United States District Court, District of Columbia
KATRINA L. WEBSTER, Plaintiff,
RICHARD V. SPENCER, Secretary, U.S. Department of the Navy, et al., Defendants.
MEMORANDUM OPINION & ORDER
L. FRIEDRICH UNITED STATES DISTRICT JUDGE
27, 2018, the Court dismissed all counts against defendants
Kevin Keefe, James Lee, and Jack Rickert in their individual
capacities. Mem. Op. & Order at 1-2, 10, Dkt. 19. Only
the claims against Secretary Richard Spencer remain.
Id. The plaintiff, Katrina Webster, filed an
objection to the Court's decision, Pl.'s Objection,
Dkt. 20, and requested the recusal of the undersigned,
Pl.'s Objection at 5-6. The Court construes Webster's
filing as a Motion for Reconsideration and a Motion to
Disqualify. For the reasons that follow, the Court will deny
Court previously held that Webster failed to state a claim
under Title VII, 42 U.S.C. §§ 1981 and 1983, the
Age Discrimination in Employment Act (ADEA), and
Bivens. Mem. Op. & Order at 4-10. The Court
dismissed Webster's statutory claims as to Keefe, Lee,
and Rickert because they were not proper defendants under the
relevant statutes. Id. at 4-7. And it dismissed her
Bivens claims because she did not adequately allege
a constitutional violation. Id. at 8. The Court also
noted that, even if Webster had alleged a violation of her
constitutional rights, it was not clear that a
Bivens cause of action would be available.
Id. at 8-9.
requests reconsideration for four reasons. First, she argues
that the Court made a factually inaccurate statement.
Pl.'s Objection at 1-4. Second, she argues that the Court
failed to liberally construe her ADEA claims. Id. at
4-5. Third, she argues that the discrimination she
experienced resulted from “the collusion of Keefe, Lee,
and Rickert.” Id. at 5. Finally, she argues
that her suit may proceed against the dismissed defendants
under 18 U.S.C. § 242. Pl.'s Reply at 3, Dkt. 24.
addition, Webster requests recusal because “a white
Judge replac[ed] a black Judge in a case where the Defendants
are all white, ” because of purported mistakes in the
Court's prior ruling, and because another judge has more
“familiarity” with her case and a related case
filed by her husband. Pl.'s Objection at 5.
Court considers each of Webster's arguments in turn.
Motion for Reconsideration
Rule of Civil Procedure 54(b) “allows a litigant to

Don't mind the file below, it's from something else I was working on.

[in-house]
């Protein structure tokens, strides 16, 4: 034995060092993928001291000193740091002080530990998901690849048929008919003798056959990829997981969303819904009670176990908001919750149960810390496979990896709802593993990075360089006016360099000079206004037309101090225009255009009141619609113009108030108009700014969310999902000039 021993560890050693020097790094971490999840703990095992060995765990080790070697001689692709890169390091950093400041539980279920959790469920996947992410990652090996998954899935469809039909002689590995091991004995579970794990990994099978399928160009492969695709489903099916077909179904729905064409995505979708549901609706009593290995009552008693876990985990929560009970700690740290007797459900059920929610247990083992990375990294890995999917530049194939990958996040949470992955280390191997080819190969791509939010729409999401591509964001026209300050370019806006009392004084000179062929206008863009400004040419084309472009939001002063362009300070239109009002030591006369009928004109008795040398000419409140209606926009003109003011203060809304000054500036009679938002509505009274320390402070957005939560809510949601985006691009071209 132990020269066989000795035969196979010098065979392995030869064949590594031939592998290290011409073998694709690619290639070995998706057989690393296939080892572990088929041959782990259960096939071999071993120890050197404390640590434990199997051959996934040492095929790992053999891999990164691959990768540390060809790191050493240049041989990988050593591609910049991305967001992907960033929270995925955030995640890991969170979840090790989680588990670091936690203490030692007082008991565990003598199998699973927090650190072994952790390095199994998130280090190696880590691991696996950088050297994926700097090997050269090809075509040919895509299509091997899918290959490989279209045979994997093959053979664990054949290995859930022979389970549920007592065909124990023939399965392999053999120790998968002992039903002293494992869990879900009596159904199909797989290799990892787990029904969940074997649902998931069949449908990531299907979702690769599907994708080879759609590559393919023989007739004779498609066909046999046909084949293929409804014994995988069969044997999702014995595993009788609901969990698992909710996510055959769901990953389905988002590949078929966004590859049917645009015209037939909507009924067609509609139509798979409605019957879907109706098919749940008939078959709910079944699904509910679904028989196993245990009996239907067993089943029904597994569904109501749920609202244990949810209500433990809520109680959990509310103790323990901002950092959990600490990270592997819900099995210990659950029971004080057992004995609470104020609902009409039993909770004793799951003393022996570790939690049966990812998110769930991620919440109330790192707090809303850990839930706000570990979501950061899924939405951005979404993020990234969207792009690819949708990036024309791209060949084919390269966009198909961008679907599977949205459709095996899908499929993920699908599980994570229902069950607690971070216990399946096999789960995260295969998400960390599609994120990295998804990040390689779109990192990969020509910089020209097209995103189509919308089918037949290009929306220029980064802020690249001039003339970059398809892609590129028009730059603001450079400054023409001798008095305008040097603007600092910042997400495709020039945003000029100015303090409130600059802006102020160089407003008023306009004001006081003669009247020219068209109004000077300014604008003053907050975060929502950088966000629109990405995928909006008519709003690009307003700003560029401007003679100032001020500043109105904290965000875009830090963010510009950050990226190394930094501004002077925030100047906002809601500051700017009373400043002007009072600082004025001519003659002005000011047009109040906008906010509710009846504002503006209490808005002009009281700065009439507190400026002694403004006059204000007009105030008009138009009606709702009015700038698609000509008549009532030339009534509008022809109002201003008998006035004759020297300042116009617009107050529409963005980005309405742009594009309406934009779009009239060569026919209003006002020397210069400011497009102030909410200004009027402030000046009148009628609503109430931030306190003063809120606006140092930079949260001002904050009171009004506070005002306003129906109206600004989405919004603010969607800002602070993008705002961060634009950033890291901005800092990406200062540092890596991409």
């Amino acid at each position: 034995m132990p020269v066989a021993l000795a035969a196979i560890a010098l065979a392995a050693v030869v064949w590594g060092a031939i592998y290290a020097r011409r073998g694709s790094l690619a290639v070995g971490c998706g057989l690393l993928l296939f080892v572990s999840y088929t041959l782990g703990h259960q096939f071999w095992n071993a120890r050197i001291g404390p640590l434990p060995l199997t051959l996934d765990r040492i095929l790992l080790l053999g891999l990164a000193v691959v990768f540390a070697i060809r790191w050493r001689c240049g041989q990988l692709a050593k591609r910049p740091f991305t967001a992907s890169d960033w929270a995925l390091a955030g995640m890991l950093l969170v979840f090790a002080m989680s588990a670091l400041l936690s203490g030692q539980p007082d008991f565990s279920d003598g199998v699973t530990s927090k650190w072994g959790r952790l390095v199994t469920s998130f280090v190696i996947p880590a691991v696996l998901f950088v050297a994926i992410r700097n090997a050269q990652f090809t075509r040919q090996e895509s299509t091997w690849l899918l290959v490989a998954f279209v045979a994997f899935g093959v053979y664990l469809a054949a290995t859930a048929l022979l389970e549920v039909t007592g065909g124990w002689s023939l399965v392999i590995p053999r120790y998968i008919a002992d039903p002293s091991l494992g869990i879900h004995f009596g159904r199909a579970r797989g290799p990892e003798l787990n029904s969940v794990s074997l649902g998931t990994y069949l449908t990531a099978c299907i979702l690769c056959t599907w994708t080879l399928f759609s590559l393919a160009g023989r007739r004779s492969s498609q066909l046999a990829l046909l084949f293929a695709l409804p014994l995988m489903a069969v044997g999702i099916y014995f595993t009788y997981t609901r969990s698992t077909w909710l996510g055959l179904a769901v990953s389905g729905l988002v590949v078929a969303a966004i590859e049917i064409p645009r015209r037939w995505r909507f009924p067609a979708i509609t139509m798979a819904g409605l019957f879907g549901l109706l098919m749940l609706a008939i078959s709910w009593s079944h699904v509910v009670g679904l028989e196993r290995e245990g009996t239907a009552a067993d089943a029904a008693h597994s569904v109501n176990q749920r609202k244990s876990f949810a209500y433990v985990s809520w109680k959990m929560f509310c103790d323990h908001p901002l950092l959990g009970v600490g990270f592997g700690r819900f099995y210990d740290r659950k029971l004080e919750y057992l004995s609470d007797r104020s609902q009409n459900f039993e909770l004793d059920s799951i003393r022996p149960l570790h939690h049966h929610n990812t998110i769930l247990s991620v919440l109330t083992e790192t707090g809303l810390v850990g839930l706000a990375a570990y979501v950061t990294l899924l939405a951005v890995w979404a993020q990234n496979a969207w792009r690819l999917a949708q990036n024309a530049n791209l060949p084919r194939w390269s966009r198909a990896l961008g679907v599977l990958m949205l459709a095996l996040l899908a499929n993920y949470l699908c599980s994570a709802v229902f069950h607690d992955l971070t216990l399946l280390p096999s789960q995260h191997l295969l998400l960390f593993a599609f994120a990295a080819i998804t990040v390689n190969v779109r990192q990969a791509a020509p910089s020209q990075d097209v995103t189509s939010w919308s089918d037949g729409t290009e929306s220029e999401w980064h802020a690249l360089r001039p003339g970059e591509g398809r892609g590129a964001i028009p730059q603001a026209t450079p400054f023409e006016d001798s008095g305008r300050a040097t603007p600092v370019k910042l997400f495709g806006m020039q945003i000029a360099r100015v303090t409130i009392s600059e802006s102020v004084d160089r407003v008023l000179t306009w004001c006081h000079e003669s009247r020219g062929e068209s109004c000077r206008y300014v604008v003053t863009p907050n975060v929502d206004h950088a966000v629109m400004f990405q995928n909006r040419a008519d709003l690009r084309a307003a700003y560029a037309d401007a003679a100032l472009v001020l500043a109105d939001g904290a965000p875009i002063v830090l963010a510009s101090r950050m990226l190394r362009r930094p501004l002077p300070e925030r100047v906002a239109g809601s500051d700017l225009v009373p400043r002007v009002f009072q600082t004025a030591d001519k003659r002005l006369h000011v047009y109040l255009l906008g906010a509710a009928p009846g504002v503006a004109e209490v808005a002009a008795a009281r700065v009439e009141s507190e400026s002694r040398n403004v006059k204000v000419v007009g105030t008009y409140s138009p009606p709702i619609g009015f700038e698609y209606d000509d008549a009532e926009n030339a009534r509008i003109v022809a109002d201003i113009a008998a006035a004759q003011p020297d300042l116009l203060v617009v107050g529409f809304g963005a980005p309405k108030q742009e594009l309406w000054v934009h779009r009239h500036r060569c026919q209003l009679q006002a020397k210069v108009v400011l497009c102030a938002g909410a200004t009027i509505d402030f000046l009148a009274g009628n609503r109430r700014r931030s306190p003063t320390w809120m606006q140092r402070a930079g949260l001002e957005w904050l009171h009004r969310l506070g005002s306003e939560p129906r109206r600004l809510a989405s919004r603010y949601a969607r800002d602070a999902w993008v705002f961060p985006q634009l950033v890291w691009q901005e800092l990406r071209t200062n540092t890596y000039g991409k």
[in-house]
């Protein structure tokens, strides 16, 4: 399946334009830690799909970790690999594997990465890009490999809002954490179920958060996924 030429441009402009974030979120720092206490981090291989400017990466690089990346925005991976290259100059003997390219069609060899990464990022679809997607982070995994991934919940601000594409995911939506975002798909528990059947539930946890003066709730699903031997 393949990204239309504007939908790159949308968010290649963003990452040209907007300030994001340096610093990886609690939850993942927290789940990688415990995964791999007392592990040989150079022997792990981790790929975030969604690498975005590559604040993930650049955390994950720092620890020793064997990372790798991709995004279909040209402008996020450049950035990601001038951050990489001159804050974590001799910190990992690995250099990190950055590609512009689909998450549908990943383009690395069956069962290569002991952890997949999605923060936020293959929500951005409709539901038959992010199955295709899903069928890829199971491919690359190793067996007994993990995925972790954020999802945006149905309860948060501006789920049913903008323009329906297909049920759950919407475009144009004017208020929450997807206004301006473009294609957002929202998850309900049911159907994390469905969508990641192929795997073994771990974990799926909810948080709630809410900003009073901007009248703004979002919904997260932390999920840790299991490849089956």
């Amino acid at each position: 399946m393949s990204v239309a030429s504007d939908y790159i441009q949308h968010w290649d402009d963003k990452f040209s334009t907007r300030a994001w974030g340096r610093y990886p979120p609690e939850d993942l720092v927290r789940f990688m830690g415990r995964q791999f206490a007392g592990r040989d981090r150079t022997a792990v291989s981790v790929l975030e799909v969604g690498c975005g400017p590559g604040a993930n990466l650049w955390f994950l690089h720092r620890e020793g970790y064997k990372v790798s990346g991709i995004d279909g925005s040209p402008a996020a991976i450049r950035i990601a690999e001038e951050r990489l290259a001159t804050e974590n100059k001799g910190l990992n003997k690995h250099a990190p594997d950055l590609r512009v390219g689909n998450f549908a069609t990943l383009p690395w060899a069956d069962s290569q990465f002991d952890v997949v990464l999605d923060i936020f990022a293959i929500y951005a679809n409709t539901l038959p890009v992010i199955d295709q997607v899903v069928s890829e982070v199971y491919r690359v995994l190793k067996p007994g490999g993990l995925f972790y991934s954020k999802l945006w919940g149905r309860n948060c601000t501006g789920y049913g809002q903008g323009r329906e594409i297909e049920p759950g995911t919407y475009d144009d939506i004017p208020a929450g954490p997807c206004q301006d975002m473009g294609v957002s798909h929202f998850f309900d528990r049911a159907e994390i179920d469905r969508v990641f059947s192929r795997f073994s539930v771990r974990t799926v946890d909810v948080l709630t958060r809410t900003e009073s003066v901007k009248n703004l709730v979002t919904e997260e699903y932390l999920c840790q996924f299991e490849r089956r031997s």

move for reconsideration or modification of a district
court's interlocutory order disposing of ‘fewer
than all the claims or the rights and liabilities of fewer
than all the parties' ‘at any time' before the
court's entry of final judgment.” Cobell v.
Jewell, 802 F.3d 12, 19 (D.C. Cir. 2015) (quoting
Fed.R.Civ.P. 54(b)). In particular, a district court has
discretion “to set aside a judgment whose enforcement
would work inequity.” Plaut v. Spendthrift Farm,
Inc., 514 U.S. 211, 234 (1995). Courts will reconsider
an opinion when they have “patently misunderstood a
party[, ] . . . [when they have] made an error not of
reasoning but of apprehension, or where a controlling or
significant change in the law or facts [has occurred] since
the submission of the issue to the Court.” Scahill
v. District of Columbia, 286 F.Supp.3d 12, 17-18 (D.D.C.
2017) (internal quotation marks omitted) (alterations in
original). “[I]n order to promote finality and protect
[courts'] judicial resources, [courts are] loath to
revisit [their] prior decision[s] absent extraordinary
circumstances such as where the initial decision was clearly
erroneous and would work a manifest injustice.”
Hall & Assocs. v. EPA, 210 F.Supp.3d 13, 18
(D.D.C. 2016) (citation omitted). “The burden is on the
moving party to show that reconsideration is appropriate and
that harm or injustice would result if reconsideration were
denied.” United States ex rel. Westrick v. Second
Chance Body Armor, Inc., 893 F.Supp.2d 258, 268 (D.D.C.
Motion to Disqualify
statutory provisions govern disqualification. First, 28
U.S.C. § 455(a) requires a federal judge to
“disqualify himself in any proceeding in which his
impartiality might reasonably be questioned.” 28 U.S.C.
§ 455(a). “The standard for disqualification under
[Section] 455(a) is an objective one. The question is whether
a reasonable and informed observer would question the
judge's impartiality.” United States v.
Microsoft Corp., 253 F.3d 34, 114 (D.C. Cir. 2001). The
party seeking disqualification must show either that a judge
relied on an extrajudicial source or that there was
“deep-seated favoritism or antagonism that would make
fair judgment impossible.” Liteky v. United
States, 510 U.S. 540, 554-55 (1994).
28 U.S.C. § 455(b)(1) requires recusal where the judge
“has a personal bias or prejudice concerning a party,
or personal knowledge of disputed evidentiary facts
concerning the proceeding.” 28 U.S.C. § 455(b)(1).
“To compel recusal under Section 455(b), the movant
must demonstrate that the judge has ‘actual
bias or prejudice based upon an extrajudicial
source.'” Jordan v. U.S. Dep't of
Justice, 315 F.Supp.3d 584, 591 (D.D.C. 2018) (quoting
Tripp v. Exec. Office of the President, 104
F.Supp.2d 30, 34 (D.D.C. 2000)).